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alstry (35.88)

Yes....Sales are Evaporating....

Recs

18

October 20, 2009 – Comments (8)

U.S. housing starts down 28% in past year.....U.S. Sept. housing completions record-low 693,000

Precision Castparts Corp. sales fell to $1.3 billion from $1.8 billion.

Headline:   Texas Instruments profit falls 4.4%, but sales up  Reality:  Revenue fell to $2.9 billion from $3.4 billion.

Illinois Tool Works revenue dropped to $3.58 billion from $4.64 billion.

Caterpillar sales came in at $7.3 billion, vs. $13 billion in last year's third quarter.

Whether its cities, counties, states, businesses and families....it appeaers now many are seeing revenues decline 20-40%....the only reason health care and food is remaining relatively stable is because Government is running a $2 Trillion dollar deficit that the world knows can't be sustained.

The problem is America now is burdened with $50 Trillion dollars of debt versus only $5 Trillion in 1980.  That debt is NOW the primary asset and income source of our nation.  If that debt is not performing, assets are crashing and income is evaporating.  Now with revenues no longer sufficient to sustain servicing much of the debt, we are seeing record defaults, massive deficits and unprecedented revenue declines in a short period of time.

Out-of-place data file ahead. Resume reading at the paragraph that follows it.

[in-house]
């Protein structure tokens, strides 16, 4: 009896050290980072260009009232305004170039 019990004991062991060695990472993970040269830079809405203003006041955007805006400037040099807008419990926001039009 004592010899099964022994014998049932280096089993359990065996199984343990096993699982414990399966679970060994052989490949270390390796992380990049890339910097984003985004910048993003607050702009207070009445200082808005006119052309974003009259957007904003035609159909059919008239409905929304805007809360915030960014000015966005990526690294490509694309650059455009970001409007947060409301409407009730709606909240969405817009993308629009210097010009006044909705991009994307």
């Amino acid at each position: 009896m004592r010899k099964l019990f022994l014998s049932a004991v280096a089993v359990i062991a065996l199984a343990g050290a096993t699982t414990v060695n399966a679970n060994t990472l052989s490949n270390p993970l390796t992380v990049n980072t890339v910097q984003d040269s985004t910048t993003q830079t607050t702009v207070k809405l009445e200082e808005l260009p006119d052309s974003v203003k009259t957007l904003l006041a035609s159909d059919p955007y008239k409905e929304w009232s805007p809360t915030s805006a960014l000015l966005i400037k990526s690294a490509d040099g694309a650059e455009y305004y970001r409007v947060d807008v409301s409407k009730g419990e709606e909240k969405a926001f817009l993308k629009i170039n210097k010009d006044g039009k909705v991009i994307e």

Going forward, based on much lower revenues, as savings runs out, more and more debt will default causing a contraction our nation has never seen before.  The problem is much of our current savings is held in debt based assets...so as the debt defaults, so does the savings.  And as savings is depleted, so is banks ability to lend.......

Now that government is laying off.......and revenues pretty much generally are down 20-40%(save deficit spending), it seems clear that with unemployment already at 20%, we could easily see 40-60% unemployment ahead.

None of this is fun to analyze...just the facts and the diagnosis based on the patient presented.  If you own real estate, save a change in policy, it could very likely decrease in value 50% or more from current valuations as fewer and fewer will be able to pay rent or service mortgages.